Top 25 Wild Bird Photographs of the Week: Birds Using Rivers and Lakes
Rivers and lakes are important habitats for many bird species because they provide food in the form of fish and aquatic invertebrates, shelter made from aquatic vegetation, and nesting sites within the aquatic vegetation that are sheltered from view. In some areas the water levels of rivers and lakes may vary with rainfall causing their...
Rivers and lakes are important habitats for many bird species because they provide food in the form of fish and aquatic invertebrates, shelter made from aquatic vegetation, and nesting sites within the aquatic vegetation that are sheltered from view. In some areas the water levels of rivers and lakes may vary with rainfall causing their banks to overflow seasonally providing nutrient rich habitats. Birds adapt to these seasonal fluctuations and some species will breed when the water levels are high and food is abundant, while others will breed when water levels are low and prey is easier to see.
Thank you to all the photographers that submitted photos of birds that use rivers and lakes, your pictures can create awareness about the importance of these habitats for birds. Here we present the Top 25 photographs from this week’s theme.
Our mission is to build a global community around the freedom and beauty of birds in the wild as ambassadors for the natural ecosystems that they depend upon. They are the music, decoration, and character of every terrestrial habitat on the planet and have been around since the dinosaurs. They are the witnesses and ambassadors of the awesome power of nature. The wide availability of good, cheap optics has opened their world to us for the last few decades. Amazing, affordable DSLR cameras with long lenses are delivering brilliant digital bird imagery to online communities.
We are in a day-and-age during which more bird species are threatened with extinction than ever before. The Wild Birds! Revolution aims to publish the “Top 25 Wild Bird Photographs of the Week” to 1 million people every week by the end of the year. That is a revolution that will change the world! Join thousands of other weekend naturalists, photographers, birders, experts, hikers, nature-lovers, guides, scientists, conservationists and artists that share the thousands of wild bird photographs submitted to the Wild Bird Trust website and Facebook page. Thousands of wild bird enthusiasts are going out every day to photograph our planet’s beautiful birdlife. Pick up your camera, fill your bird feeder, open your heart, and join the Wild Birds! Revolution!!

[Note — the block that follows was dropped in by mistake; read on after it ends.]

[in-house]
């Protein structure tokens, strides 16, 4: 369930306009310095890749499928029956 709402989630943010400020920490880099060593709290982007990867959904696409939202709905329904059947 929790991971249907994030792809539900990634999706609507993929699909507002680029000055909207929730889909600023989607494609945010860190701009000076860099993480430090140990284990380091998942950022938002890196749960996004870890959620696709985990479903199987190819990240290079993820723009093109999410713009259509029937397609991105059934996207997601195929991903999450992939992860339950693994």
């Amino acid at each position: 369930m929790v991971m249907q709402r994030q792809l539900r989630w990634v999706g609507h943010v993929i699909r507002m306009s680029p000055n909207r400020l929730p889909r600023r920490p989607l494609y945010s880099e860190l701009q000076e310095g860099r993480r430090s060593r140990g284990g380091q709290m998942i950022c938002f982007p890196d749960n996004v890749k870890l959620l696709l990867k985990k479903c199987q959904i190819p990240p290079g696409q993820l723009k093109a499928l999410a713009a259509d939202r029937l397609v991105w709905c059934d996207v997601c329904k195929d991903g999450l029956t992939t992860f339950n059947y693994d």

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Meet the Author
Steve Boyes has dedicated his life to conserving Africa's wilderness areas and the species that depend upon them. After having worked as a camp manager and wilderness guide in the Okavango Delta and doing his PhD field work on the little-known Meyer's Parrot, Steve took up a position as a Centre of Excellence Postdoctoral Fellow at the Percy FitzPatrick Institute of African Ornithology. He has since been appointed the Scientific Director of the Wild Bird Trust and is a 2014 TED Fellow. His work takes him all over Africa, but his day-to-day activities are committed to South Africa's endemic and Critically Endangered Cape Parrot (Poicephalus robustus). Based in Hogsback Village in the Eastern Cape (South Africa), Steve runs the Cape Parrot Project, which aims to stimulate positive change for the species through high-quality research and community-based conservation action. When not in Hogsback, Steve can be found in the Okavango Delta where he explores remote areas of this wetland wilderness on "mokoros" or dug-out canoes to study endangered bird species in areas that are otherwise inaccessible. Steve is a 2013 National Geographic Emerging Explorer for his work in the Okavango Delta and on the Cape Parrot Project.